Exactly what you can do about those tiny bumps on your forehead.

Know what sucks even more than having a bumpy forehead? Not knowing why you suddenly have said bumpy forehead or how to actually get rid of it.

Watch: Did you know you can fix your skin while you snooze? Yep - it's a real thing. Here's seven ways you can improve your skin by sleeping. Post continues below.

Video via Mamamia.

The good news is that those bumps on your forehead are usually not a serious cause for concern. But, that doesn't mean they're not frustrating as hell. Uneven skin texture SUCKS.

Listen: Before you go ahead and start squeezing EVERYTHING, listen to this episode of You Beauty to find out the spots that are okay to squeeze and the ones that aren't. Post continues below.

So, what's a dame to do?

Are you having an allergic reaction to something? Can you scrub it off with a mitt? Squeeze it? Slap on some acids? IT'S THE ACIDS, RIGHT?


We got in touch with dermatologist Dr Cara McDonald from Complete Skin Specialists and asked her about some of the most common causes of those tiny forehead bumps, and what you can do to get rid of them.


So, mitts off, friend.

Why is my forehead bumpy?

Now, this is probably the most important thing about this whole skin sitch, because getting those tiny bumps on your forehead can mean a few different things.

"There are many causes of 'bumpy skin' on the forehead," said Dr McDonald. (Told ya!). "One of the most common would be blocked pores, or congestion - which is a mild form of acne."

Mild forehead acne can appear as tiny bumps and can be caused by things like comedones (when dead skin cells and oil block your pores - whiteheads are the closed ones, blackheads are the open ones). 

If the bumps are quite large or irritated and red, you're probably dealing with papules. If the bumps are just super red and have pus on the top (cute!), it'll probably mean you have pustules on your forehead.

What fun!

If you're looking in the mirror and none of these things look/sound familiar, McDonald said it could even be something like milia (small, keratin-filled bumps that you CANNOT and SHOULD NOT squeeze), rosacea (characterised by facial redness and bumpy skin) or contact dermatitis.

"Other causes include inflammatory skin conditions such as rosacea and dermatitis and many possible small benign skin lesions such as milial cysts, sebaceous hyperplasia and seborrhoeic keratosis." Cool!


"Inflammatory causes of bumpy skin tend to be red or associated with other symptoms such as itching, burning, stinging or flushing of the skin," she adds.

If you don't know what's causing those bumps, McDonald said it's going to be hella tricky to treat. "In order to treat any skin lesions or bumpy skin, the first thing to do is to ensure that you have the correct diagnosis," she said.

So, your best bet is to find out what it is first, and then go in with a treatment plan. Hit up a dermatologist or skin specialist if none of the above seem to fit.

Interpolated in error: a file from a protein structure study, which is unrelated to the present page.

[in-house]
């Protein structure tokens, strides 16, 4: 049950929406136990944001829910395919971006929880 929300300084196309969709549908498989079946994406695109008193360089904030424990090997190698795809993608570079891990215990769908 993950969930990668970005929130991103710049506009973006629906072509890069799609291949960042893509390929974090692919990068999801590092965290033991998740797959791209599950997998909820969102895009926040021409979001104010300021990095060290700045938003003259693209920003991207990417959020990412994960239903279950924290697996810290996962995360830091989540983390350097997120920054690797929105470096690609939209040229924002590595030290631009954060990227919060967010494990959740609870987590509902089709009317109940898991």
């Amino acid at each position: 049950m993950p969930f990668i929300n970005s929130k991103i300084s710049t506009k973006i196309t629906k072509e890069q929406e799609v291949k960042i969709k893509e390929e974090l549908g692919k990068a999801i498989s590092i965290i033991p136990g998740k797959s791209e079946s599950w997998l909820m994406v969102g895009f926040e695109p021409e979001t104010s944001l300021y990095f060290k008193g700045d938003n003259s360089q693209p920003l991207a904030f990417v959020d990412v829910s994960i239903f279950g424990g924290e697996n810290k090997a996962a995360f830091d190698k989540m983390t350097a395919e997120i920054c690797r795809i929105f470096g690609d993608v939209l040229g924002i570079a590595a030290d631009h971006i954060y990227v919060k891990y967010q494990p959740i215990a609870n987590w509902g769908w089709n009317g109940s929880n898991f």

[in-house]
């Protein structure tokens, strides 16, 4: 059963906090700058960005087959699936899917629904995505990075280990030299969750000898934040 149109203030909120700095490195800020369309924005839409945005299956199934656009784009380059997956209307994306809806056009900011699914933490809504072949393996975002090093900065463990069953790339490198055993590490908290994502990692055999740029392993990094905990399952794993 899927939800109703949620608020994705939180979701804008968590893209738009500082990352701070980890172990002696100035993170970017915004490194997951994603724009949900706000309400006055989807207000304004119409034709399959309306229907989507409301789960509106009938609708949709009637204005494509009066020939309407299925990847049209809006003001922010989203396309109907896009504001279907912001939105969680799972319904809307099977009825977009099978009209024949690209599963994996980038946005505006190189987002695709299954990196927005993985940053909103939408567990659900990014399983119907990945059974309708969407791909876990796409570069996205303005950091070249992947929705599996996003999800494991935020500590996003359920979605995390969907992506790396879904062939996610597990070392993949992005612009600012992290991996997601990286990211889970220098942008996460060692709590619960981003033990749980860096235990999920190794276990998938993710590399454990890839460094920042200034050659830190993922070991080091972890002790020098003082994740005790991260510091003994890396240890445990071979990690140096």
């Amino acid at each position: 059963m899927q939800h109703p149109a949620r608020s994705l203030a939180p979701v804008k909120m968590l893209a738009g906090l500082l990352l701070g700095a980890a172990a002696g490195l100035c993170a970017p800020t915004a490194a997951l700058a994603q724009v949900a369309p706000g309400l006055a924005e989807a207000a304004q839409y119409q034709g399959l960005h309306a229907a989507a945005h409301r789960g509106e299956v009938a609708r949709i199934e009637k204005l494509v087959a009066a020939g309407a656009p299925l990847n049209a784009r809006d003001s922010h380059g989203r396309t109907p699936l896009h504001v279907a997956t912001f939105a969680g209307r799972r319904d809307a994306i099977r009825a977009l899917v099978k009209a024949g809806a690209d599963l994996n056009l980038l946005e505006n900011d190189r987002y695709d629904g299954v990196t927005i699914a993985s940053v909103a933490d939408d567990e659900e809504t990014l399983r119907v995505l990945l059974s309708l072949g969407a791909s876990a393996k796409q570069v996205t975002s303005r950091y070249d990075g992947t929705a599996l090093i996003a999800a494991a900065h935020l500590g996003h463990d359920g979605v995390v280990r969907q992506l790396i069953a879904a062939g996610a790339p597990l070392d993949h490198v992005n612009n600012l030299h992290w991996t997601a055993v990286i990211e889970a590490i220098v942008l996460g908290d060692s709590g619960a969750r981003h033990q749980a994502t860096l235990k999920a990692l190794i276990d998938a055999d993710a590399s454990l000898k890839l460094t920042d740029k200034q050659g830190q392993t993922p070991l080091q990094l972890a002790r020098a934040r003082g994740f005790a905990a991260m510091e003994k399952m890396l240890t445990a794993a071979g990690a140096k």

What can I do to make it smooth again?

Alright, let's start with those who have blocked pores and congestion, shall we? If this is you (hello, love the new hair), McDonald said there are a few ingredients you should incorporate into your skincare routine to help clear up these pesky bumps.

"If the bumpy skin is simply skin congestion or blocked pores, then the right skin care will be helpful. Alpha and beta hydroxy acids, and topical retinoids will help remove debris from within the pores and reduce congestion for clearer and smoother skin."

Sweet! Did you write that down?

So, basically try incorporating a low-strength retinol serum into your routine a few nights a week (remember, you need to work these kinda products into your routine slooowly) or look for products with AHAs and BHAs. Just don't go crazy and use everything at once, yeah?


If you're confused, rather than just going hard and slapping on every acid you can find (PAINFUL), McDonald recommends "seeking an experience skin therapist to help tailor the skin care to the problem". Cause they know ALL the things about skin.

While these kind of exfoliating ingredients above can also work well with things like milia and keratosis pilaris, it can take some time to clear these conditions up. And if you're like anything like us, you'll probably have a strong inkling to go to town on these pimple-looking things and start squeezing - but this is a BIG no. Huge.

Because the cysts are so deep below the skin’s surface, it's best to get milia removed via a small incision in the skin. Don't worry, though - it's usually pretty quick and painless and will save you from scarring the hell out of your poor face.

"Many skin conditions or skin lesions will require an experienced dermal therapist or dermatologist to treat or remove them. Some conditions such as milial cysts and blocked pores are best treated with professional extraction and effective skin care targeting the problem," said McDonald.

What happens if I just... leave it?

Don't... do this. 

If the bumps get worse or don't go away, it's best to see a doctor and suss out what's going on. Cause if you've tried to tackle the issue at home and you're seeing no results, you might need stronger prescription medication.


"It is very important to seek professional help or order to treat these conditions effectively," said Dr McDonald.

Feature image: Getty

Have you experienced a bumpy forehead? What did you do to fix it? Share with us in the comment section below.

Need some extra dollars for Christmas? Take our 5 minute survey for a chance to win $50.